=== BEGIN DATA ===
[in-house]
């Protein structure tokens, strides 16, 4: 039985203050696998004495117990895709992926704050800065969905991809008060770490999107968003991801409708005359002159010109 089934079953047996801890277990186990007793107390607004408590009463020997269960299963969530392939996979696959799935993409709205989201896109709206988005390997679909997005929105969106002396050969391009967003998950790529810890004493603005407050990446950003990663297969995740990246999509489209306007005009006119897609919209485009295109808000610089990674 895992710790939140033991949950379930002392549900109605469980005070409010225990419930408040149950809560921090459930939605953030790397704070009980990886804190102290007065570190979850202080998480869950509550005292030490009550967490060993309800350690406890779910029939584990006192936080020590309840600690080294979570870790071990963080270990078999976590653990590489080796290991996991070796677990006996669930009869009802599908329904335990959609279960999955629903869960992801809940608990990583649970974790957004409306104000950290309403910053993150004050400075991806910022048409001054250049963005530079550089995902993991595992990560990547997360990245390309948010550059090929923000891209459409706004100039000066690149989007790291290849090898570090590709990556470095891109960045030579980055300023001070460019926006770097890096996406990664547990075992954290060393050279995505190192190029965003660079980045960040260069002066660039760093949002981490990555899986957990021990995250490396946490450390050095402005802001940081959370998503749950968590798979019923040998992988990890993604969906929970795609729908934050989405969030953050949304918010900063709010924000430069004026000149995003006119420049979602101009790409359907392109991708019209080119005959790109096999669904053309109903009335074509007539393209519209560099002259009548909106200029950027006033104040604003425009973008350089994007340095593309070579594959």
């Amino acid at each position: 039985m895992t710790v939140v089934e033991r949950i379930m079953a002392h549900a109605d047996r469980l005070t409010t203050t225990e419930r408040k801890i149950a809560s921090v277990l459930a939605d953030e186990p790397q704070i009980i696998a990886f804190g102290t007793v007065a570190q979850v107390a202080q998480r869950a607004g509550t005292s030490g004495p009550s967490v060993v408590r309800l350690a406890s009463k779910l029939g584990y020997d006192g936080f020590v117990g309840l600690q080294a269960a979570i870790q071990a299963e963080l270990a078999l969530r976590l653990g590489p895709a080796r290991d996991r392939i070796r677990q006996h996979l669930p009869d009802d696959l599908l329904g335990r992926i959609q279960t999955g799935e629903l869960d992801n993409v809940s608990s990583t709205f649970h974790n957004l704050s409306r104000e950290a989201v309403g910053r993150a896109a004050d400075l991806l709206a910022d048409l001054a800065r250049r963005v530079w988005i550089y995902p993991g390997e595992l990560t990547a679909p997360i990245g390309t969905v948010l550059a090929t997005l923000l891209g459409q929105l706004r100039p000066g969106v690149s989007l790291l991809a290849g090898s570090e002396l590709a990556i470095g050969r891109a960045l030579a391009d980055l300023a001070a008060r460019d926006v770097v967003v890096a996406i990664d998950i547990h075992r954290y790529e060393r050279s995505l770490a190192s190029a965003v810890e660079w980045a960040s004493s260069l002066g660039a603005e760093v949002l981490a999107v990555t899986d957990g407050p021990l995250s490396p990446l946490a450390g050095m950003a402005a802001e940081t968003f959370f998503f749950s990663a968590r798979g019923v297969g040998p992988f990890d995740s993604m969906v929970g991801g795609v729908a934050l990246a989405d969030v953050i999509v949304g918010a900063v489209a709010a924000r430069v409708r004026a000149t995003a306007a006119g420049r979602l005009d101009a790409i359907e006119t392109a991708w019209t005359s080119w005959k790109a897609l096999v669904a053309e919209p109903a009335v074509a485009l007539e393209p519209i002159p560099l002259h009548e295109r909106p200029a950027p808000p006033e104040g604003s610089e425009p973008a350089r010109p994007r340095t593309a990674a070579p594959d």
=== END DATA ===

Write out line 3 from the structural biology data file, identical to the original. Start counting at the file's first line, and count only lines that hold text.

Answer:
């Amino acid at each position: 039985m895992t710790v939140v089934e033991r949950i379930m079953a002392h549900a109605d047996r469980l005070t409010t203050t225990e419930r408040k801890i149950a809560s921090v277990l459930a939605d953030e186990p790397q704070i009980i696998a990886f804190g102290t007793v007065a570190q979850v107390a202080q998480r869950a607004g509550t005292s030490g004495p009550s967490v060993v408590r309800l350690a406890s009463k779910l029939g584990y020997d006192g936080f020590v117990g309840l600690q080294a269960a979570i870790q071990a299963e963080l270990a078999l969530r976590l653990g590489p895709a080796r290991d996991r392939i070796r677990q006996h996979l669930p009869d009802d696959l599908l329904g335990r992926i959609q279960t999955g799935e629903l869960d992801n993409v809940s608990s990583t709205f649970h974790n957004l704050s409306r104000e950290a989201v309403g910053r993150a896109a004050d400075l991806l709206a910022d048409l001054a800065r250049r963005v530079w988005i550089y995902p993991g390997e595992l990560t990547a679909p997360i990245g390309t969905v948010l550059a090929t997005l923000l891209g459409q929105l706004r100039p000066g969106v690149s989007l790291l991809a290849g090898s570090e002396l590709a990556i470095g050969r891109a960045l030579a391009d980055l300023a001070a008060r460019d926006v770097v967003v890096a996406i990664d998950i547990h075992r954290y790529e060393r050279s995505l770490a190192s190029a965003v810890e660079w980045a960040s004493s260069l002066g660039a603005e760093v949002l981490a999107v990555t899986d957990g407050p021990l995250s490396p990446l946490a450390g050095m950003a402005a802001e940081t968003f959370f998503f749950s990663a968590r798979g019923v297969g040998p992988f990890d995740s993604m969906v929970g991801g795609v729908a934050l990246a989405d969030v953050i999509v949304g918010a900063v489209a709010a924000r430069v409708r004026a000149t995003a306007a006119g420049r979602l005009d101009a790409i359907e006119t392109a991708w019209t005359s080119w005959k790109a897609l096999v669904a053309e919209p109903a009335v074509a485009l007539e393209p519209i002159p560099l002259h009548e295109r909106p200029a950027p808000p006033e104040g604003s610089e425009p973008a350089r010109p994007r340095t593309a990674a070579p594959d």